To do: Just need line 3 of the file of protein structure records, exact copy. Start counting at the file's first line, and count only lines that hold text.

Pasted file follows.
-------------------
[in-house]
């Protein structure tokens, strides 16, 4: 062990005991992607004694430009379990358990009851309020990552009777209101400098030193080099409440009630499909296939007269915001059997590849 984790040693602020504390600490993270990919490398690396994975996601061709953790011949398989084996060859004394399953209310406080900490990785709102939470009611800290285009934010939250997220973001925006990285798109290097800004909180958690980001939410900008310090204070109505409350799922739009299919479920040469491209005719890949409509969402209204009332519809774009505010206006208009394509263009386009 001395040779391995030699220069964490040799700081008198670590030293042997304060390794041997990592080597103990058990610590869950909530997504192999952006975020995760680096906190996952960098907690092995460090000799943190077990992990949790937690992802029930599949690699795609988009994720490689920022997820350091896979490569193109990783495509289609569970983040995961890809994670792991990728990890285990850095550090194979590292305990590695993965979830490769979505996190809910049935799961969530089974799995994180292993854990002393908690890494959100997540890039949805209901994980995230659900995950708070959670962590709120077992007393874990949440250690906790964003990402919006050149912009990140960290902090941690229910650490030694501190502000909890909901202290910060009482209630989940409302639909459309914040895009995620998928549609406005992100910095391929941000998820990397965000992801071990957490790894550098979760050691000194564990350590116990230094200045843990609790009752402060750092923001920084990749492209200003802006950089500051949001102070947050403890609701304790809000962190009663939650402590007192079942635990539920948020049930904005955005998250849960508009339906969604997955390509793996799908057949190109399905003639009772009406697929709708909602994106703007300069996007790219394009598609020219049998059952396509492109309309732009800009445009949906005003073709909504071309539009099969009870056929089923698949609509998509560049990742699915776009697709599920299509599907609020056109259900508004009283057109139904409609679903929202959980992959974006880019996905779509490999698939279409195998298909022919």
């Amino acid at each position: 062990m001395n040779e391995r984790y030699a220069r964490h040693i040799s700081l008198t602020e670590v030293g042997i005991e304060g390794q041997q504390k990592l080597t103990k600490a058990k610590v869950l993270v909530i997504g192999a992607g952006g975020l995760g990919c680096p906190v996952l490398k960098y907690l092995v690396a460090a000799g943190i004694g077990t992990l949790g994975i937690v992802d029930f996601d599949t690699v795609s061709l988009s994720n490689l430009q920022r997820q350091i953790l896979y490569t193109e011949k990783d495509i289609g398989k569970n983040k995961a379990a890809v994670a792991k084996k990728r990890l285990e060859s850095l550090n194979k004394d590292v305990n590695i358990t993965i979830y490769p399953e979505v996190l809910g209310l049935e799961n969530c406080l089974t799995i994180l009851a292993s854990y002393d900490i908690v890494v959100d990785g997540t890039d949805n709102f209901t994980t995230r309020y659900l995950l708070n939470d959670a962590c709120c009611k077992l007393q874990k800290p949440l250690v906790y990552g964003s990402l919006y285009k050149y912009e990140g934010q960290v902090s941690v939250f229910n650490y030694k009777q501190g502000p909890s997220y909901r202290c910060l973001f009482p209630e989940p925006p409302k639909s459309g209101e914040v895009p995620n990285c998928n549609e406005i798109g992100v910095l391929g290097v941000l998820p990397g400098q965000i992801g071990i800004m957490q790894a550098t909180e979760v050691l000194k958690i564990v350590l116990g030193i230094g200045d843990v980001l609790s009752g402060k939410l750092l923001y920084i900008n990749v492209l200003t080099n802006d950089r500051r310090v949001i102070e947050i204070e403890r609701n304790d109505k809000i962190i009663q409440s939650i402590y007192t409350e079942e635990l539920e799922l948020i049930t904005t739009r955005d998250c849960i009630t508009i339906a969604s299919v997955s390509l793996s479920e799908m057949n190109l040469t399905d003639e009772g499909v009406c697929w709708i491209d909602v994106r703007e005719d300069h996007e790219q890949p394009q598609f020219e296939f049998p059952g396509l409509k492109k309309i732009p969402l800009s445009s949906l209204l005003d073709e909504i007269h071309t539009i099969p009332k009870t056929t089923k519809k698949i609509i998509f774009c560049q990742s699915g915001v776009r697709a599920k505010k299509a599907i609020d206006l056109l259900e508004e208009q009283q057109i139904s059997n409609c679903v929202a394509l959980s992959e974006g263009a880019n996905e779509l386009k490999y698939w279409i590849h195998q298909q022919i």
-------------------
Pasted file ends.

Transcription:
């Amino acid at each position: 062990m001395n040779e391995r984790y030699a220069r964490h040693i040799s700081l008198t602020e670590v030293g042997i005991e304060g390794q041997q504390k990592l080597t103990k600490a058990k610590v869950l993270v909530i997504g192999a992607g952006g975020l995760g990919c680096p906190v996952l490398k960098y907690l092995v690396a460090a000799g943190i004694g077990t992990l949790g994975i937690v992802d029930f996601d599949t690699v795609s061709l988009s994720n490689l430009q920022r997820q350091i953790l896979y490569t193109e011949k990783d495509i289609g398989k569970n983040k995961a379990a890809v994670a792991k084996k990728r990890l285990e060859s850095l550090n194979k004394d590292v305990n590695i358990t993965i979830y490769p399953e979505v996190l809910g209310l049935e799961n969530c406080l089974t799995i994180l009851a292993s854990y002393d900490i908690v890494v959100d990785g997540t890039d949805n709102f209901t994980t995230r309020y659900l995950l708070n939470d959670a962590c709120c009611k077992l007393q874990k800290p949440l250690v906790y990552g964003s990402l919006y285009k050149y912009e990140g934010q960290v902090s941690v939250f229910n650490y030694k009777q501190g502000p909890s997220y909901r202290c910060l973001f009482p209630e989940p925006p409302k639909s459309g209101e914040v895009p995620n990285c998928n549609e406005i798109g992100v910095l391929g290097v941000l998820p990397g400098q965000i992801g071990i800004m957490q790894a550098t909180e979760v050691l000194k958690i564990v350590l116990g030193i230094g200045d843990v980001l609790s009752g402060k939410l750092l923001y920084i900008n990749v492209l200003t080099n802006d950089r500051r310090v949001i102070e947050i204070e403890r609701n304790d109505k809000i962190i009663q409440s939650i402590y007192t409350e079942e635990l539920e799922l948020i049930t904005t739009r955005d998250c849960i009630t508009i339906a969604s299919v997955s390509l793996s479920e799908m057949n190109l040469t399905d003639e009772g499909v009406c697929w709708i491209d909602v994106r703007e005719d300069h996007e790219q890949p394009q598609f020219e296939f049998p059952g396509l409509k492109k309309i732009p969402l800009s445009s949906l209204l005003d073709e909504i007269h071309t539009i099969p009332k009870t056929t089923k519809k698949i609509i998509f774009c560049q990742s699915g915001v776009r697709a599920k505010k299509a599907i609020d206006l056109l259900e508004e208009q009283q057109i139904s059997n409609c679903v929202a394509l959980s992959e974006g263009a880019n996905e779509l386009k490999y698939w279409i590849h195998q298909q022919i």